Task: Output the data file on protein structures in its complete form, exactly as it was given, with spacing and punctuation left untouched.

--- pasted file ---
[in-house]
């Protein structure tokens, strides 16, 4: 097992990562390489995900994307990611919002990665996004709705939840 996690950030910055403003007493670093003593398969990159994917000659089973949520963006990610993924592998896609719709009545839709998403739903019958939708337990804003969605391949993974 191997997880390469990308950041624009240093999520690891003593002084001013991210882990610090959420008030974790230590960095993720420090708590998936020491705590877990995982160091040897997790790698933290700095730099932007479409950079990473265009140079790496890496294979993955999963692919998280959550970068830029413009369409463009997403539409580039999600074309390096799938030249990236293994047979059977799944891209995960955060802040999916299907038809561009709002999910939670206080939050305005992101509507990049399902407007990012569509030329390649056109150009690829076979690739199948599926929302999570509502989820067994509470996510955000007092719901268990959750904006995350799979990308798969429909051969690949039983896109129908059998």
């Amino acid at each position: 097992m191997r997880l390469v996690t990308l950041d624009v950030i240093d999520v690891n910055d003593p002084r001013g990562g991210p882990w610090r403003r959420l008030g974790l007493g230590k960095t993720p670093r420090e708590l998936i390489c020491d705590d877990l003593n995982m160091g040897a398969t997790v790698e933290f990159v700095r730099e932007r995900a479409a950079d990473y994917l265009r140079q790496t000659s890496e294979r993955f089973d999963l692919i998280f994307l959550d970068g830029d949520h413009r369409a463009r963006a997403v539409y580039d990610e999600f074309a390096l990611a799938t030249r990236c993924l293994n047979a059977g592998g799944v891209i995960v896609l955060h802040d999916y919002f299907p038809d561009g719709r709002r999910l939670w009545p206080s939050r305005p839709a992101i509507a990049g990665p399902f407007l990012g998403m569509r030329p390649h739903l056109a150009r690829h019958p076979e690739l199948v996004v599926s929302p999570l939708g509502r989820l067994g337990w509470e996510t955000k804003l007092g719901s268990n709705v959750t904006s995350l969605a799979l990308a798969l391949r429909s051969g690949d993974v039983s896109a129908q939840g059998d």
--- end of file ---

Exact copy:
[in-house]
């Protein structure tokens, strides 16, 4: 097992990562390489995900994307990611919002990665996004709705939840 996690950030910055403003007493670093003593398969990159994917000659089973949520963006990610993924592998896609719709009545839709998403739903019958939708337990804003969605391949993974 191997997880390469990308950041624009240093999520690891003593002084001013991210882990610090959420008030974790230590960095993720420090708590998936020491705590877990995982160091040897997790790698933290700095730099932007479409950079990473265009140079790496890496294979993955999963692919998280959550970068830029413009369409463009997403539409580039999600074309390096799938030249990236293994047979059977799944891209995960955060802040999916299907038809561009709002999910939670206080939050305005992101509507990049399902407007990012569509030329390649056109150009690829076979690739199948599926929302999570509502989820067994509470996510955000007092719901268990959750904006995350799979990308798969429909051969690949039983896109129908059998």
């Amino acid at each position: 097992m191997r997880l390469v996690t990308l950041d624009v950030i240093d999520v690891n910055d003593p002084r001013g990562g991210p882990w610090r403003r959420l008030g974790l007493g230590k960095t993720p670093r420090e708590l998936i390489c020491d705590d877990l003593n995982m160091g040897a398969t997790v790698e933290f990159v700095r730099e932007r995900a479409a950079d990473y994917l265009r140079q790496t000659s890496e294979r993955f089973d999963l692919i998280f994307l959550d970068g830029d949520h413009r369409a463009r963006a997403v539409y580039d990610e999600f074309a390096l990611a799938t030249r990236c993924l293994n047979a059977g592998g799944v891209i995960v896609l955060h802040d999916y919002f299907p038809d561009g719709r709002r999910l939670w009545p206080s939050r305005p839709a992101i509507a990049g990665p399902f407007l990012g998403m569509r030329p390649h739903l056109a150009r690829h019958p076979e690739l199948v996004v599926s929302p999570l939708g509502r989820l067994g337990w509470e996510t955000k804003l007092g719901s268990n709705v959750t904006s995350l969605a799979l990308a798969l391949r429909s051969g690949d993974v039983s896109a129908q939840g059998d």